Over the course of the last two decades, researchers in the field have hypothesized that hybridizing EAs with other solution strategies of complementary strength profiles would result in overall superior behavior. Proofs-of-concept to this extent were demonstrated. Attempts to evolve beyond this stage were mainly unsuccessful. For example, in unpublished work, both of the present authors independently of each other attempted to hybridize EAs with Monte-Carlo with minimizations (MCM ; later known as basin-hopping ), but failed to arrive at a hybrid that performed significantly better than EAs alone. Augmenting MCM with short molecular dynamics trajectories has been successfully employed in two studies of transition metal nanoalloys as an indiscriminant heating of the entire cluster [22,23].
In this publication, we will introduce a successful attempt to hybridize EAs with another global optimization strategy—local heat pulses (LHPs). We will first concisely introduce our EA implementation and our implementation of LHPs, with an emphasis on changes of the latter compared to the original. Subsequently, we will discuss our hybridization strategy in detail. We then present benchmark results for a selection of hard CSO problems and conclude with an outlook on how this hybrid strategy will enable us to connect theory and experiment in the future with a smaller computational footprint.
In 1997, Möbius, Hoffmann, and Schreiber  proposed “thermal cycling” as an improvement over simulated annealing. Briefly, thermal cycling consists of two steps: (a) “locally heating” the system by perturbing a small part of it (e.g., via a short series of Metropolis Monte-Carlo steps at a given temperature T, or by applying small changes in a randomly selected region), followed by (b) a quench (e.g., via local optimization). Steps (a) and (b) are repeated, while T is lowered gradually. For several traveling salesman instances, substantial improvements over standard simulated annealing were found.
In 2011, Möbius and Schön  extended this concept to continuous problems, now under the name of “local heat pulses”, and applied it to structure determination of the periodic bulk system MgAlGeSiO, using a force field containing Buckingham and three-body terms. Again, they could demonstrate the superiority of LHP compared to standard simulated annealing, and also to multistart local search.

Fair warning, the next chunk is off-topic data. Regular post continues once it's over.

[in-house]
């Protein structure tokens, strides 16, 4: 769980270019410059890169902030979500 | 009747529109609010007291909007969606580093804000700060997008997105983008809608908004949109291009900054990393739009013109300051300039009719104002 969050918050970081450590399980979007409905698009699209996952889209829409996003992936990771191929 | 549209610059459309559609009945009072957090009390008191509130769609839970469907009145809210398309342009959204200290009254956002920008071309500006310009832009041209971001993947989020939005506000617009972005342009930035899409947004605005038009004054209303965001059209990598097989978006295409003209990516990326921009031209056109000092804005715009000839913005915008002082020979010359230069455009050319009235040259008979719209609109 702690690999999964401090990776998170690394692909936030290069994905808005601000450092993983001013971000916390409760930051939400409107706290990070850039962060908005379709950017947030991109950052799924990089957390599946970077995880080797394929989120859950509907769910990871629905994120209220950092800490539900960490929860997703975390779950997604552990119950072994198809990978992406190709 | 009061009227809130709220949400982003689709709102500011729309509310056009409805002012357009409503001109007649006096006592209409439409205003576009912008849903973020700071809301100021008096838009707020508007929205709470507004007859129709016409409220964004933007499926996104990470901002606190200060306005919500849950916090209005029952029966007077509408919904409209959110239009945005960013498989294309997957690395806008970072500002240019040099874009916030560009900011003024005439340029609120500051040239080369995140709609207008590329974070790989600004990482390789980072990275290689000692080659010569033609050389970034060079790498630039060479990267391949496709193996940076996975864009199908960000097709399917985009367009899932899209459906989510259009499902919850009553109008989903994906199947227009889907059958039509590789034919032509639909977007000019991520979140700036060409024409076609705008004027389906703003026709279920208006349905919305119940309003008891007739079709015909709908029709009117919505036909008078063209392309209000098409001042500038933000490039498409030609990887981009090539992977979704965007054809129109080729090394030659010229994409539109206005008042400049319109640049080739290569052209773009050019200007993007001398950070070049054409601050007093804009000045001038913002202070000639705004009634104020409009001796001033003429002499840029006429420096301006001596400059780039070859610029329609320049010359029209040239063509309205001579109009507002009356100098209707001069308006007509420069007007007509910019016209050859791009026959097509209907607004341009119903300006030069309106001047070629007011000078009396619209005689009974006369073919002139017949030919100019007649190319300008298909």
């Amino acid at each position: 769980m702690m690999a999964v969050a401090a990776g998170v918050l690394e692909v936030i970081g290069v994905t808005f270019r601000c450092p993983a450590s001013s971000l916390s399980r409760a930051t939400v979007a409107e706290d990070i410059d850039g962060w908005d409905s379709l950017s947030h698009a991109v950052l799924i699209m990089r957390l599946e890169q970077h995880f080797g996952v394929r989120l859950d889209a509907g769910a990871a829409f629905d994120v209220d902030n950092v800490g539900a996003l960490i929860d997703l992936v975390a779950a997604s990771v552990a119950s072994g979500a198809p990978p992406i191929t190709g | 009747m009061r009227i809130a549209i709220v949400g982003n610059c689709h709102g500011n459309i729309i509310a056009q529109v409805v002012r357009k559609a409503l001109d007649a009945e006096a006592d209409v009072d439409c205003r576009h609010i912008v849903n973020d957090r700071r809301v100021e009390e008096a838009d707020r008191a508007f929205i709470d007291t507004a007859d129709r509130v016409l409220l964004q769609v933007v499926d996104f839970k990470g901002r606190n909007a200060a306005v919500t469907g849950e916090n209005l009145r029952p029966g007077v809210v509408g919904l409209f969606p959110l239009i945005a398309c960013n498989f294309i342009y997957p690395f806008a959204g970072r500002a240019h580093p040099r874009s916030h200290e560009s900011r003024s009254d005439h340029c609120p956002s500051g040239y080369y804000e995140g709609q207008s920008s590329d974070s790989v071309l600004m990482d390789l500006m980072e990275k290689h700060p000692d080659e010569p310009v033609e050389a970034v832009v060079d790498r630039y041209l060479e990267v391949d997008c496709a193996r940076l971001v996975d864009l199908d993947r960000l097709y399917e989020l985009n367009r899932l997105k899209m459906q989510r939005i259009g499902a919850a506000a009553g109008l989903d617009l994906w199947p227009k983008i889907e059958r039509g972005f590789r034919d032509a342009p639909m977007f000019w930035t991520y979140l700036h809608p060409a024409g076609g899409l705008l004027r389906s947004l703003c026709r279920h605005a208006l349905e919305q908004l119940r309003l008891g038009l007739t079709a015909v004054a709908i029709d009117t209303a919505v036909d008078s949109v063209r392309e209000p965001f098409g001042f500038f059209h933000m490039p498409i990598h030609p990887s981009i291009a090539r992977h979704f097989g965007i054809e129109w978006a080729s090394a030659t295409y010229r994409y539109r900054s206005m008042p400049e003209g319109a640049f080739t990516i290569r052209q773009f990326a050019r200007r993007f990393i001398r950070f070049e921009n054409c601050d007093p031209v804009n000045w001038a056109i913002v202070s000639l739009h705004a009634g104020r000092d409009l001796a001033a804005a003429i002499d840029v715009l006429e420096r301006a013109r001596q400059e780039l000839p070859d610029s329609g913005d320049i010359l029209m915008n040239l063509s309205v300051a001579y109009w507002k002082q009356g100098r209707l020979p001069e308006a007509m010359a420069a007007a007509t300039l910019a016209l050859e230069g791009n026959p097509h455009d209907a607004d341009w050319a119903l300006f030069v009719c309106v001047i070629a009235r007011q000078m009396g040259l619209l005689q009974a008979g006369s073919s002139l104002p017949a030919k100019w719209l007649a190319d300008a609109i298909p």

Clearly, LHP is historically and conceptually related to simulated annealing. However, it is also similar to MCM (aka basin-hopping): basically, both consist of cycling two steps, namely getting out of the current minimum and quenching into the next one. The difference is in the first step: in MCM, as well as in typical Monte-Carlo mutation operators of genetic algorithm (GA)/EA optimization, this “stepping-out” is achieved by randomly mutating randomly chosen particles. In contrast, in LHP these mutations are not entirely random; instead, both the choice of particles and the mutation extent is spatially localized. In this sense, the mutation step of LHP can be interpreted as a “phenotype” version of a Monte-Carlo mutation, in which prior spatial neighborhoods of the cluster particles are preserved instead of being potentially destroyed. In GA/EA applications to CSO, the phenotype crossover by Deaven and Ho [12,26,27,28] turned out to be superior to the traditional genotype crossover, because the latter did not take spatial neighborhoods into account. Similarly, with the present work we show that the phenotype character of LHP tends to make it superior to traditional MC mutation that acts in a spatially random fashion.
We will in the following first introduce EAs and our hybridization strategy of them with LHP. We will discuss details of our LHP implementation in light of algorithmic requirements posed by hybridization. Subsequently, we will test the EA-LHP hybrid in comparison to the pure EA and LHP approaches on extremely hard CSO test cases and analyze its performance. We conclude with a summary and outlook of future applications of EA-LHP.
2.1. Evolutionary Algorithms
EAs encompass a large set of algorithms and implementations. In the following, we will restrict ourselves to discuss our implementation employed here and highlight important features of it of relevance to this work. More exhaustive discussions can be found in References [29,30] for our implementation and References [31,32,33,34] for EAs in general.
EAs have a history of using biology-inspired terms to describe algorithmic steps. A convincing argument has been made that this is needlessly obfuscating [35,36]. In the following, we will hence limit our use of biological terms to a minimum.